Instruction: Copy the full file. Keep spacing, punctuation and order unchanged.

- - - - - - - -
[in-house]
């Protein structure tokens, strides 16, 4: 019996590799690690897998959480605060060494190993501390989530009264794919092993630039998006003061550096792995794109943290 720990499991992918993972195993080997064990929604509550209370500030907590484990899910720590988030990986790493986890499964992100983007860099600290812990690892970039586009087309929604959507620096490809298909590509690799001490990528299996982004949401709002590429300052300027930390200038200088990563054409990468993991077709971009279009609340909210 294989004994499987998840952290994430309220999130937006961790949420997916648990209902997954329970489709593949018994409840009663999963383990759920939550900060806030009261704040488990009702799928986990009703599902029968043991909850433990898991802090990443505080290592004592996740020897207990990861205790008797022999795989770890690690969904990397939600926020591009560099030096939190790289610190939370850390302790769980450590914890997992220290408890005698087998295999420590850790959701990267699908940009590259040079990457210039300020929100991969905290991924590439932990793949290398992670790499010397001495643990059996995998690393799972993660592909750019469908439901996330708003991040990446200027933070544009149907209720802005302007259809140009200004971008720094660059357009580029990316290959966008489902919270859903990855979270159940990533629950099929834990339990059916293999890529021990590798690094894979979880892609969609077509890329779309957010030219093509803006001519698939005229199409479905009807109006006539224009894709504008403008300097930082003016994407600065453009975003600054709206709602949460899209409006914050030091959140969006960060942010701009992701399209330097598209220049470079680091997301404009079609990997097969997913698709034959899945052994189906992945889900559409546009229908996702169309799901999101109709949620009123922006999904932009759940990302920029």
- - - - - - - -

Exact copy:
[in-house]
């Protein structure tokens, strides 16, 4: 019996590799690690897998959480605060060494190993501390989530009264794919092993630039998006003061550096792995794109943290 720990499991992918993972195993080997064990929604509550209370500030907590484990899910720590988030990986790493986890499964992100983007860099600290812990690892970039586009087309929604959507620096490809298909590509690799001490990528299996982004949401709002590429300052300027930390200038200088990563054409990468993991077709971009279009609340909210 294989004994499987998840952290994430309220999130937006961790949420997916648990209902997954329970489709593949018994409840009663999963383990759920939550900060806030009261704040488990009702799928986990009703599902029968043991909850433990898991802090990443505080290592004592996740020897207990990861205790008797022999795989770890690690969904990397939600926020591009560099030096939190790289610190939370850390302790769980450590914890997992220290408890005698087998295999420590850790959701990267699908940009590259040079990457210039300020929100991969905290991924590439932990793949290398992670790499010397001495643990059996995998690393799972993660592909750019469908439901996330708003991040990446200027933070544009149907209720802005302007259809140009200004971008720094660059357009580029990316290959966008489902919270859903990855979270159940990533629950099929834990339990059916293999890529021990590798690094894979979880892609969609077509890329779309957010030219093509803006001519698939005229199409479905009807109006006539224009894709504008403008300097930082003016994407600065453009975003600054709206709602949460899209409006914050030091959140969006960060942010701009992701399209330097598209220049470079680091997301404009079609990997097969997913698709034959899945052994189906992945889900559409546009229908996702169309799901999101109709949620009123922006999904932009759940990302920029």